Friends, Bullies, and Staying Safe – Children’s Book Review


From the Cover of Friends, Bullies and Staying Safe: The Adoption Club Therapeutic Workbook on Friendship by Regina M. Kupecky:

“Friendship is so complicated! The children of The Adoption Club think they are friends—they go to the same school and belong to The Adoption Club.

But what does it mean? Are there different types of friendships? How should you respond to teasing? It’s time for The Adoption Club to explore the confusing world of friendship and bullying.

Written for counselors and therapists working with children aged 5–11, as well as adoptive parents, this workbook is designed to help children explore friends, staying safe and social skills. It is one of a set of five interactive therapeutic workbooks featuring The Adoption Club written to address the key emotional and psychological challenges adopted children often experience. Together, they provide an approachable, interactive and playful way to help children to learn about themselves and have fun at the same time.”

Regina M. Kupecky, LSW, has a Master’s Degree from John Carroll University. She has worked in the field of adoption for over 30 years. She currently works with children with attachment disorder and their families at The Attachment and Bonding Center of Ohio ( and conducts training nationally and internationally on many adoption and attachment-related topics. Regina is the co-author with Dr. Gregory C. Keck of the best-selling books Adopting the Hurt Child and Parenting the Hurt Child.



Transfiguring Adoption awarded this book 4 Hoots out of 5 based on how useful it will be for a foster/adoptive family. [Learn more about our Hoot grading system here]

What Our Family Thought:

The target audience is adopted children. Adoptees in the book represent foster care, domestic, kinship, and international adoptions by single, married, and same-sex parents. This is one of a series of therapeutic workbooks by Regina Kupecky (our interview with Regina Kupecky). Our child (adoptee) reviewer found it helpful and encouraging to read about the hard times the characters in the book were going through and difficulties they had in relationships with peers. The reviewer could particularly relate to difficulties related to making and keeping friends when moving frequently. The reviewer stated that the book shows adoptees what they need to do to make friends and how to handle teasing and bullying related to adoption and said that the questions in the workbook “are outstanding.” The book utilized a circle diagram resembling a target to discuss levels of closeness in relationships. The child reviewer  described the visual as “nice” and “outstanding” and stated that it helps “for you to organize people.” Overall our reviewers found the book helpful and recommend this book along with the other books in this series.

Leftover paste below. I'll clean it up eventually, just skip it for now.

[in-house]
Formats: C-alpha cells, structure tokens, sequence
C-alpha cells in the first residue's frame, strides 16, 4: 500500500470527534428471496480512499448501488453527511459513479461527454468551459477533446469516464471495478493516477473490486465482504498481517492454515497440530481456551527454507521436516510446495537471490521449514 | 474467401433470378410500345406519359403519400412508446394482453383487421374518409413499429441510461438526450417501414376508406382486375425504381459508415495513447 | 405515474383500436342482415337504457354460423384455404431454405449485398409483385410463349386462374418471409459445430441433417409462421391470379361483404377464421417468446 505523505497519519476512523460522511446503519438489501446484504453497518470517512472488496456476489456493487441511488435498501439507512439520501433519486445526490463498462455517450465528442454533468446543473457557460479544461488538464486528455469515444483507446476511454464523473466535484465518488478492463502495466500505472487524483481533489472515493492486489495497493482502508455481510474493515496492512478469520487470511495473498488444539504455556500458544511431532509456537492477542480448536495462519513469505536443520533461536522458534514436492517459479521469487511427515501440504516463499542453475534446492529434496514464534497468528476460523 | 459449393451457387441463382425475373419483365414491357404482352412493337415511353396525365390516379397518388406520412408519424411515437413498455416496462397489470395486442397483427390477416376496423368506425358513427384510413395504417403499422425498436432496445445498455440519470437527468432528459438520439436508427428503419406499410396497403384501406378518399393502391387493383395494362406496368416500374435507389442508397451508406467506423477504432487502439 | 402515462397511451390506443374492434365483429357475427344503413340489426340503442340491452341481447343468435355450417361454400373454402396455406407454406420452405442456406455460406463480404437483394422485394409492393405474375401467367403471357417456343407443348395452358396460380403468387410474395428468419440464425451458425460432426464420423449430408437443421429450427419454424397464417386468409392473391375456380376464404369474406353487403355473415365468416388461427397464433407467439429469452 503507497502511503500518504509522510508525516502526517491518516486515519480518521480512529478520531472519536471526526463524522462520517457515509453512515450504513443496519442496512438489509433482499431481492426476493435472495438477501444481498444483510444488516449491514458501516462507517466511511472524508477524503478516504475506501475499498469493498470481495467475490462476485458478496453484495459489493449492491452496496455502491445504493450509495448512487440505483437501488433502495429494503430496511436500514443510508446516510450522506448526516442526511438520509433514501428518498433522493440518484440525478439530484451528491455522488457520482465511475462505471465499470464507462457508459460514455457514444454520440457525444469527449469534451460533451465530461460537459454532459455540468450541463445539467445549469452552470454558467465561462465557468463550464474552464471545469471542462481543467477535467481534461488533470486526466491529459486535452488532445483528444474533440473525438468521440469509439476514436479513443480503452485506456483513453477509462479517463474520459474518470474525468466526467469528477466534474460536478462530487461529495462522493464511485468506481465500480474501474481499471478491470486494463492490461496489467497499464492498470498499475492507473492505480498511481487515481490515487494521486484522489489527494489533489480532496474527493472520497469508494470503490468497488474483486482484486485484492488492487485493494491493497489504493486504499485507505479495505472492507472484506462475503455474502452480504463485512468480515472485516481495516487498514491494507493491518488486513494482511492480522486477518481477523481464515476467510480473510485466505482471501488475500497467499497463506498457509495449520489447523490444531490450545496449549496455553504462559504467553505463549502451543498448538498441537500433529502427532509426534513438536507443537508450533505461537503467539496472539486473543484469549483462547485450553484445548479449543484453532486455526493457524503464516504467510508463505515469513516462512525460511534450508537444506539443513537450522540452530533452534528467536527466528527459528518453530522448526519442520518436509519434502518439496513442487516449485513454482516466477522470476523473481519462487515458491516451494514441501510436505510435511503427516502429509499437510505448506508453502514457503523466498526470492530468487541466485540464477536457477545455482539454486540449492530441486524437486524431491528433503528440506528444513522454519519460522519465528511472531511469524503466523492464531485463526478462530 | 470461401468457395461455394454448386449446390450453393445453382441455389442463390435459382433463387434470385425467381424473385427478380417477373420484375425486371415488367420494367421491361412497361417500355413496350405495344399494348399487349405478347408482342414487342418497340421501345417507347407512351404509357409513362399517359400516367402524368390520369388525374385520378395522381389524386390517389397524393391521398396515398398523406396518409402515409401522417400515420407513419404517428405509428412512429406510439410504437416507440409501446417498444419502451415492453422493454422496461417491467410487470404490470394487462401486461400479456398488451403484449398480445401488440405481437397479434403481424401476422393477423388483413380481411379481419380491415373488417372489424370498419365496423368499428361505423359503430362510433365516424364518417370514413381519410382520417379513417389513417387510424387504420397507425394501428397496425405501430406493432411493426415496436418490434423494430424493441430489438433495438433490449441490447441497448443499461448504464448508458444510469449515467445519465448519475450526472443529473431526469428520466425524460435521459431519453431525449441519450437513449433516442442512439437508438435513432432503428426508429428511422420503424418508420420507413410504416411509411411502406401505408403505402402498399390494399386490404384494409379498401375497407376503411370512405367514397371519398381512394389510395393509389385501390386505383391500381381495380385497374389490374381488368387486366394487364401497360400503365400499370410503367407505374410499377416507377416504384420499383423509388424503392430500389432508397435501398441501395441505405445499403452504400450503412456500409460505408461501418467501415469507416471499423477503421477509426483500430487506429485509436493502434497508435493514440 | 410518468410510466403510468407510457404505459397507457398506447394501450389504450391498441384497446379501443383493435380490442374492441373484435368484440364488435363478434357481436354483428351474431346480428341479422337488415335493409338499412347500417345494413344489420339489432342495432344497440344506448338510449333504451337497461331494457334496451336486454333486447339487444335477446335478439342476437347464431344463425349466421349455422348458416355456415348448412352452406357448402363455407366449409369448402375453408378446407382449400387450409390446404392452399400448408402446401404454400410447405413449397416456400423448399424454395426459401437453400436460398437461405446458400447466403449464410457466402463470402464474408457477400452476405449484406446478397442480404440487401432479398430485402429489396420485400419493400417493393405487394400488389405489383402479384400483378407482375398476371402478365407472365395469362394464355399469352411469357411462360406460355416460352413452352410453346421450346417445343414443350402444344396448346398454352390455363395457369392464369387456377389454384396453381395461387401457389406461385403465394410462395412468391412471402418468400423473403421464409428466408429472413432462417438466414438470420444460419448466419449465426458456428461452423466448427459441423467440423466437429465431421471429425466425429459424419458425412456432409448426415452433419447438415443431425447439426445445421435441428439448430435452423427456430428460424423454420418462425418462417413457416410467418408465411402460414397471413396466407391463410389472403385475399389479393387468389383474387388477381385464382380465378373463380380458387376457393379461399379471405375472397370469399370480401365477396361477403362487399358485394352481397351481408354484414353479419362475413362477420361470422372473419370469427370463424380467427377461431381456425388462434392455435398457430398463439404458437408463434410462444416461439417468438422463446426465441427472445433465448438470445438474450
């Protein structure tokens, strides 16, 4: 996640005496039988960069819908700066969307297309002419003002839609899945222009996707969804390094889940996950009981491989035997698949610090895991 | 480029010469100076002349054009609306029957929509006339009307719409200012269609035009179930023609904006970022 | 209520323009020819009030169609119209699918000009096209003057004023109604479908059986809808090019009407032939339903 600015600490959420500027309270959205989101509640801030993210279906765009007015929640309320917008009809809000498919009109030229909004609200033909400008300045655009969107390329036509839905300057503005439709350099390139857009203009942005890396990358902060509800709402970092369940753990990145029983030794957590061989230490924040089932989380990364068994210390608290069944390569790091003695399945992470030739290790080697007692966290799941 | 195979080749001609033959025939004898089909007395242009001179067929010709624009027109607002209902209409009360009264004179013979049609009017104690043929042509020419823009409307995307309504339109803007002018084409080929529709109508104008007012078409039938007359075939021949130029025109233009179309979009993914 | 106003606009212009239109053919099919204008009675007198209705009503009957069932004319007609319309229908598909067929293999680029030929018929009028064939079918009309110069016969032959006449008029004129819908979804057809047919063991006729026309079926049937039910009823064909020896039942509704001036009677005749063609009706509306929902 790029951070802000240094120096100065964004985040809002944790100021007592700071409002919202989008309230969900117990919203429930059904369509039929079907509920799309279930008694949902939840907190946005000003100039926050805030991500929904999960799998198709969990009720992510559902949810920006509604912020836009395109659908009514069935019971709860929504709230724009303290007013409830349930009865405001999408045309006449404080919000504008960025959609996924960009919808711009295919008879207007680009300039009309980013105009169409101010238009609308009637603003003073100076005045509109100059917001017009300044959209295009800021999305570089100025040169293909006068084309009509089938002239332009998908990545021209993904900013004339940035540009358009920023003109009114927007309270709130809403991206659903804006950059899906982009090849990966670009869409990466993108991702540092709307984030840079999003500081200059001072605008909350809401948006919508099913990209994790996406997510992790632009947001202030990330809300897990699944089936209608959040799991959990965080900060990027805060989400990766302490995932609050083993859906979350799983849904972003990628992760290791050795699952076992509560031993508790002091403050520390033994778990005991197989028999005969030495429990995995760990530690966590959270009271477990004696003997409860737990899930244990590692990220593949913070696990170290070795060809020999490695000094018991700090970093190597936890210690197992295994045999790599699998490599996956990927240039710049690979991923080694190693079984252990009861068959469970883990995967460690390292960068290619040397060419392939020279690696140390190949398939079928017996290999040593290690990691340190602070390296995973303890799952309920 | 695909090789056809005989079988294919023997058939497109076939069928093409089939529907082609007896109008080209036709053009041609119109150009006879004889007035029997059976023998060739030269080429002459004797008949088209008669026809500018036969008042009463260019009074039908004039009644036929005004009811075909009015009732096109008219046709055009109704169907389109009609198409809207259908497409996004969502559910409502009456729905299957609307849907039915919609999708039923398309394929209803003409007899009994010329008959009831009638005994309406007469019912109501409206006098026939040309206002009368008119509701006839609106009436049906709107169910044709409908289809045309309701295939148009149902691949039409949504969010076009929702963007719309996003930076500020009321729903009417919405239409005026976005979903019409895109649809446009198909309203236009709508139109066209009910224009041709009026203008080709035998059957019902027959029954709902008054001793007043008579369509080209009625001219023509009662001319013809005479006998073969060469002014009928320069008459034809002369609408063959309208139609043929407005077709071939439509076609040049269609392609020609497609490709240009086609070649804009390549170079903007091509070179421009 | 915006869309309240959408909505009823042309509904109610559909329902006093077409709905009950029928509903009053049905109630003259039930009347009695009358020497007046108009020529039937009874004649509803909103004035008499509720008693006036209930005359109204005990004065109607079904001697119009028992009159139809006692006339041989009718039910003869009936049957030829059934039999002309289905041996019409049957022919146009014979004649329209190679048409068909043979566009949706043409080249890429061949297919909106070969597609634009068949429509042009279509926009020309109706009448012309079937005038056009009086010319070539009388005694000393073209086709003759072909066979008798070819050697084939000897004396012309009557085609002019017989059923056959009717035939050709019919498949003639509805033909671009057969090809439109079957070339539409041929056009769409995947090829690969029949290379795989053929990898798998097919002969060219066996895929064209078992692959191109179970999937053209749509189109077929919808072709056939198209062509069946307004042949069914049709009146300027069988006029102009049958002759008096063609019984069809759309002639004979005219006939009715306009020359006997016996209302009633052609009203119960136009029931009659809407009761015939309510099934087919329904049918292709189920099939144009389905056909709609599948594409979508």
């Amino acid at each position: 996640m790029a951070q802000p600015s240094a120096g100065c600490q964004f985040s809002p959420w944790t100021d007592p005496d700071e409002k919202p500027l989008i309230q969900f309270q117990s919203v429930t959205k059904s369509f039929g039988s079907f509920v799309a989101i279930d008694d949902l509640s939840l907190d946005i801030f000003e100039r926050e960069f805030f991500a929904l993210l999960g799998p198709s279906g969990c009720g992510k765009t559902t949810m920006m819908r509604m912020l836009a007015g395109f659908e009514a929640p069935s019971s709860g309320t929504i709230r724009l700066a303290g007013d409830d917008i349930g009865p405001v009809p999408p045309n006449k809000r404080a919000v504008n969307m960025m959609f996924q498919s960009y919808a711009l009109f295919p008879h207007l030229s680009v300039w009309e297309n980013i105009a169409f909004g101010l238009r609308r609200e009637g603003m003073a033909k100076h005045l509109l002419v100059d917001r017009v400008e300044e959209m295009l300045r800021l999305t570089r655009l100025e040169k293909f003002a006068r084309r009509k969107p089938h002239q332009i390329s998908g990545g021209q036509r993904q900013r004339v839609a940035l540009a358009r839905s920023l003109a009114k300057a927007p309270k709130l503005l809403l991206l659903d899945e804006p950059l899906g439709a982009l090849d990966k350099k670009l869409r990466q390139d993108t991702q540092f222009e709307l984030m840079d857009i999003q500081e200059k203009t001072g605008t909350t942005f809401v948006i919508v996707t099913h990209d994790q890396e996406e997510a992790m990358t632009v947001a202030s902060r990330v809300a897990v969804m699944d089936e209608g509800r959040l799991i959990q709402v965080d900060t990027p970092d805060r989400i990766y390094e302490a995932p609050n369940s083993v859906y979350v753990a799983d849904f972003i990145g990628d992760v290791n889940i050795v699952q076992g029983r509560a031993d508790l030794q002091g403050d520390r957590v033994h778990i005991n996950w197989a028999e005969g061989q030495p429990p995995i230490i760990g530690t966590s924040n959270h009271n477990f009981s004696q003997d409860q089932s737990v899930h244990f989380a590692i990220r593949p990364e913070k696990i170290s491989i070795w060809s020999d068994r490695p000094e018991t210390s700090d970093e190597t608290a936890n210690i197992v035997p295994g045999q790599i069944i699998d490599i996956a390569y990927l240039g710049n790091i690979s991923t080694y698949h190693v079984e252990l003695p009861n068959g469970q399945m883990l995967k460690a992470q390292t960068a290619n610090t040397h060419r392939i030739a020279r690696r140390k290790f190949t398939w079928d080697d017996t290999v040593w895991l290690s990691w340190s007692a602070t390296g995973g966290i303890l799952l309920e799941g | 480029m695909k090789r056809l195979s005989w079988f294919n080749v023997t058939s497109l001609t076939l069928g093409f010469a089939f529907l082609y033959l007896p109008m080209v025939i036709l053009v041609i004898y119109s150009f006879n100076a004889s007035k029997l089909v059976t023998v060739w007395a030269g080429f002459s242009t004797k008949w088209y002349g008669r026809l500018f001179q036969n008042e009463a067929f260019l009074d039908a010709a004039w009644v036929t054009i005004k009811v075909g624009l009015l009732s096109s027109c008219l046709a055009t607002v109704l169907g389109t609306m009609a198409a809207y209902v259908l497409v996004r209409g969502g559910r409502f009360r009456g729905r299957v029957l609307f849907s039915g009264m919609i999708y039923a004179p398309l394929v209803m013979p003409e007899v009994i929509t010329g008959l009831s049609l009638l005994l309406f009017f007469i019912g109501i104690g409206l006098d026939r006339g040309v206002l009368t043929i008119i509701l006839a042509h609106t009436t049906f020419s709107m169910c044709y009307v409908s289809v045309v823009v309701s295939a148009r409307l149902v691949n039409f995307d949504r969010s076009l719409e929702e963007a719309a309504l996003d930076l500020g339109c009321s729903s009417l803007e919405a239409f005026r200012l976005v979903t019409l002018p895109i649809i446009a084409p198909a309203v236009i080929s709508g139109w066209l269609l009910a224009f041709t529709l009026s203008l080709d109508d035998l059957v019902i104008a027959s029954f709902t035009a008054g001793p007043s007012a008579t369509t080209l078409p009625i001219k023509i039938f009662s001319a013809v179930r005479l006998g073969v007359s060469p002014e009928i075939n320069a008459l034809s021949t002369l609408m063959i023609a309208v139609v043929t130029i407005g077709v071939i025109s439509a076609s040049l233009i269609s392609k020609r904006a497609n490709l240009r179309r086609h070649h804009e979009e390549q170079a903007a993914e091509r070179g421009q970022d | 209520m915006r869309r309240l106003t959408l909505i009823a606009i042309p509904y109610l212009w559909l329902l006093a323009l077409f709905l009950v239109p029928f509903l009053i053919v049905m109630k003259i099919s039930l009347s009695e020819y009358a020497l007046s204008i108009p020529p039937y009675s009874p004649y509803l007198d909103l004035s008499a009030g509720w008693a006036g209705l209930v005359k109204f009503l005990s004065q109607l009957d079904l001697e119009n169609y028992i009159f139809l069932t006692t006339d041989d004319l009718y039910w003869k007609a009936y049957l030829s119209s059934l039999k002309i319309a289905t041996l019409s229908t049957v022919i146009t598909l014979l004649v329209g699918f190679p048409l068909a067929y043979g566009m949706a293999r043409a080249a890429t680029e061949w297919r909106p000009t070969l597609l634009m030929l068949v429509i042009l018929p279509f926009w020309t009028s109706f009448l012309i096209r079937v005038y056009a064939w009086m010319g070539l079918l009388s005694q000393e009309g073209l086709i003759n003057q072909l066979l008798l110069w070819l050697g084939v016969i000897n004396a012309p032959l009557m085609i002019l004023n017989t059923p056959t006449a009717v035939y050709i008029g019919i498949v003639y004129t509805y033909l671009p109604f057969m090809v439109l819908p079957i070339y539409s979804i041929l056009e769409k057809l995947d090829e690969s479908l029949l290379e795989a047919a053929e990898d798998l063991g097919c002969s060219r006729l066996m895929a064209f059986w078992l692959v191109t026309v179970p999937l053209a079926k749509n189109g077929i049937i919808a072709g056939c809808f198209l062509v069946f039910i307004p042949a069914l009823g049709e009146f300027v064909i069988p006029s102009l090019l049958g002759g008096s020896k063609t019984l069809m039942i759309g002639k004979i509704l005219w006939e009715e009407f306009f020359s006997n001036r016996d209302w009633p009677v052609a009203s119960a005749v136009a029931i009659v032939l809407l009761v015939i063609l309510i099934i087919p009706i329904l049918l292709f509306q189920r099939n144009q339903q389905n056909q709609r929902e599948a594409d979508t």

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It’s Your Turn:

Use the therapeutic discussion questions and activities in the book. Then keep the discussion going with others.

  1. What did your family like or dislike about this book?
  2. Was this book helpful for your family?


What do you think?

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